By following the example of President Trump, who has called climate change “a hoax created by and for the Chinese” to hurt U.S. manufacturing, she’s in some pretty bad company.
Cheney supported the president’s decision to withdraw from the Paris Climate Agreement, claiming it imposed emissions standards “that would have devastated America’s fossil fuel industry with no measurable impact on the climate.”
“The agreement was based on flawed science and its purpose was to kill our coal industry,” she said. “President Trump was right to pull out of this damaging agreement. While the benefits of [his] decision will continue to be felt in Wyoming in the form of increased energy development, exploration and job creation, our work is not finished.”
Climate scientists dispute her first point, economists and energy market experts challenge the second.
Even some of Trump’s hand picked team disagree with Cheney. At his confirmation hearing, Secretary of Defense Jim Mattis said, “Climate change can be a driver of instability, and the Department of Defense must pay attention to potential adverse impacts generated by this phenomenon.”
“The New West” environmental columnist Todd Wilkinson of Bozeman, Montana, recently dissected Cheney’s wild-eyed skepticism about the link between climate change and our military security by contrasting it with the approach of senior leadership within the Army, Navy, Air Force and Marines who have collaborated with scientific experts from several federal agencies to examine the national security consequences of climate change.
Wilkinson said Cheney’s claim conveniently ignores the record of human history and current world events. “It reveals her inability to grasp cause-and-effect, including her willful ongoing denial of scientific evidence showing that the burning of fossil fuels by humans is generally warming the planet,” he wrote. “Maybe most telling, Cheney’s opinions stand in sharp contrast with those of top U.S. military commanders going back 25 years.”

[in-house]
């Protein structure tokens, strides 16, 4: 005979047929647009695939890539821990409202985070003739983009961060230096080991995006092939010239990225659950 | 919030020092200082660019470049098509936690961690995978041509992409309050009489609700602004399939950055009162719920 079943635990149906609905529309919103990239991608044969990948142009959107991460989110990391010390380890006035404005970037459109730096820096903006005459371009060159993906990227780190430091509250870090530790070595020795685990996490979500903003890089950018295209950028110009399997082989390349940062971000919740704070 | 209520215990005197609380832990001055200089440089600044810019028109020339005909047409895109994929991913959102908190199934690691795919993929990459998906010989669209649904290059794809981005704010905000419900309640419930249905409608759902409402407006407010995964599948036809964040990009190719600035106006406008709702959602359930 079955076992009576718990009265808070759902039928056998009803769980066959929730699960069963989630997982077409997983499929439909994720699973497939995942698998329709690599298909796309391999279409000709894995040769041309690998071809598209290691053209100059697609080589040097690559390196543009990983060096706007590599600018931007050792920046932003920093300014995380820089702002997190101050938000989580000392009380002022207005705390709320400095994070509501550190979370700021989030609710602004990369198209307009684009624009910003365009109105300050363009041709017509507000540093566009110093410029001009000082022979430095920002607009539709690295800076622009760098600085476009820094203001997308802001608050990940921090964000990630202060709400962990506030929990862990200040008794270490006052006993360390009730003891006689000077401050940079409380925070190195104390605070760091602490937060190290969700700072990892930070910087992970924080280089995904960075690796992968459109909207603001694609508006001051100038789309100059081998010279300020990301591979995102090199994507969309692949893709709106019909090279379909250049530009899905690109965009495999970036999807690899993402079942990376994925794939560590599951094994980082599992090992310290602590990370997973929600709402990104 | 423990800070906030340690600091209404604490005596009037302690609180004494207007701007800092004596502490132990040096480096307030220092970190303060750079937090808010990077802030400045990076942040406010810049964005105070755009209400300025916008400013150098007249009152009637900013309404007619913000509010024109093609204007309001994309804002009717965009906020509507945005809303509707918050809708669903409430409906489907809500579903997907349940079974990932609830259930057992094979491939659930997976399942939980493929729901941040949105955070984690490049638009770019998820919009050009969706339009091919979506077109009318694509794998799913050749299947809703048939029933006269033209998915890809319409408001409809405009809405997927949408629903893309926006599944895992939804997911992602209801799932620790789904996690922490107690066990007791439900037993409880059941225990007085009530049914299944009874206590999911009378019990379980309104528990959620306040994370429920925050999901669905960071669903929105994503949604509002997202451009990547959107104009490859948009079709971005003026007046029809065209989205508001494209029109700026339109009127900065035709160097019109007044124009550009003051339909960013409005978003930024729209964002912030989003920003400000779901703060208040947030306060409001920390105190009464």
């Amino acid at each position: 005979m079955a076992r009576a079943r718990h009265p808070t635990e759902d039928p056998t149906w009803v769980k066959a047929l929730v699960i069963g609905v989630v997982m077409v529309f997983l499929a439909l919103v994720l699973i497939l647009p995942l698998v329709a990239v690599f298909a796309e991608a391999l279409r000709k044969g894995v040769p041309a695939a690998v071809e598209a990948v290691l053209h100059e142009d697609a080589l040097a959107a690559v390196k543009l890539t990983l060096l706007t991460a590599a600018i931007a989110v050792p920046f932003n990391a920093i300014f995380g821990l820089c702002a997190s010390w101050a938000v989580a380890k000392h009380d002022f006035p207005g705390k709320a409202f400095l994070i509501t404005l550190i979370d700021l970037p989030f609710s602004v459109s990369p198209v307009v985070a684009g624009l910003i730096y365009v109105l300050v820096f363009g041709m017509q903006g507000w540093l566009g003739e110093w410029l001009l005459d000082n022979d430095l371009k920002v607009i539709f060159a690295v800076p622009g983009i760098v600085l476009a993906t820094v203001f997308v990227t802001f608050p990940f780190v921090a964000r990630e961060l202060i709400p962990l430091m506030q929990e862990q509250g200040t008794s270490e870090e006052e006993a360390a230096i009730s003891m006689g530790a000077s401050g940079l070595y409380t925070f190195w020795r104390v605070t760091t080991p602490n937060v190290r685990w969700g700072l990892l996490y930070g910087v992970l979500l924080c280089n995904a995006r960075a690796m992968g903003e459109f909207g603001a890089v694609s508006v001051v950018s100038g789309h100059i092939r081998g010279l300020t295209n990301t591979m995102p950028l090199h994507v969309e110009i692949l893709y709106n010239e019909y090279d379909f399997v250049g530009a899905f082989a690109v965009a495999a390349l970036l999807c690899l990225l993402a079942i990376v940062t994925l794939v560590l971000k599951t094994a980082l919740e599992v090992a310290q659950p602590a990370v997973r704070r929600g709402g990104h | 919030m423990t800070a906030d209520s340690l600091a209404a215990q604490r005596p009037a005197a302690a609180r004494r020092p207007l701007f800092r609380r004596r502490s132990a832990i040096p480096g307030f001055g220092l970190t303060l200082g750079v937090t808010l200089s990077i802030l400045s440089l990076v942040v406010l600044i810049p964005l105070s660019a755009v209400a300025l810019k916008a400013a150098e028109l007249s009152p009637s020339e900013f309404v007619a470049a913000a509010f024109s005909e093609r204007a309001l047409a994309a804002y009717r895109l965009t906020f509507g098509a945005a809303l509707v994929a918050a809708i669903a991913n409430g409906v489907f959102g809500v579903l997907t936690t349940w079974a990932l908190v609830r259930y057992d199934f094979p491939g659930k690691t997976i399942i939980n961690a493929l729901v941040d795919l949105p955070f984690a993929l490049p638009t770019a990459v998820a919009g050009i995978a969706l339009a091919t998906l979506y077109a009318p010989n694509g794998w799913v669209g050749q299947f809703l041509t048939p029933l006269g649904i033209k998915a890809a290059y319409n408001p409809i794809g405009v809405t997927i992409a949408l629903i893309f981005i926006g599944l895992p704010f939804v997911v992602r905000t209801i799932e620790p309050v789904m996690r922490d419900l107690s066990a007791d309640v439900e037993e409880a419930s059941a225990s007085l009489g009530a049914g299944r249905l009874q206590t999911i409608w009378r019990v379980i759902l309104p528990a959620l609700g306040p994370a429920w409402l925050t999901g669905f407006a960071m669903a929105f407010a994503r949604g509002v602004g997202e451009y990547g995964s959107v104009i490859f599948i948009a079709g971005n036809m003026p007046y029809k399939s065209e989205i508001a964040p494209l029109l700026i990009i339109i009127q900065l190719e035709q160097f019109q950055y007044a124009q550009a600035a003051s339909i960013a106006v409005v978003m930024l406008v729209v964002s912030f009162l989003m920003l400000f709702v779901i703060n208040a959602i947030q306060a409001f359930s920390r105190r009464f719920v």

“Climate-related droughts causing water and food shortages heighten human misery and can cause the kind of social instability that leads to terrorism,” Wilkinson wrote. “Rising seas create millions of environmental refugees. Other kinds of climate-related natural disasters can increase outbreaks of deadly diseases spreading to areas of the globe, including North America, where previously they had been absent.”
Scientists estimate that rising sea levels threaten at least 128 U.S. military bases and installations, nine of which are major hubs for the U.S. Navy. Waterfront military installations are facing hundreds of floods a year, and some could be mostly submerged by 2100, according to a report from the Union of Concerned Scientists.
Wilkinson suggested that the House Armed Services Committee call Retired Marine Gen. Anthony Zinni, who oversaw the military’s Central Command, as a witness. Zinni wrote in an analysis, “We will pay for this [climate change] one way or another. We will pay to reduce greenhouse gas emissions today, and we’ll have to take an economic hit of some kind. Or we will pay the price later in military terms. And that will involve human lives.”
Cheney will likely keep grandstanding about how climate change is a plot to ruin the economy of coal states like ours. But she needs to listen to military experts, not Trump, when it comes to evaluating the enormous risks climate change poses to the security of the entire world.
Other Republican representatives understand what’s at stake. Why can’t Cheney?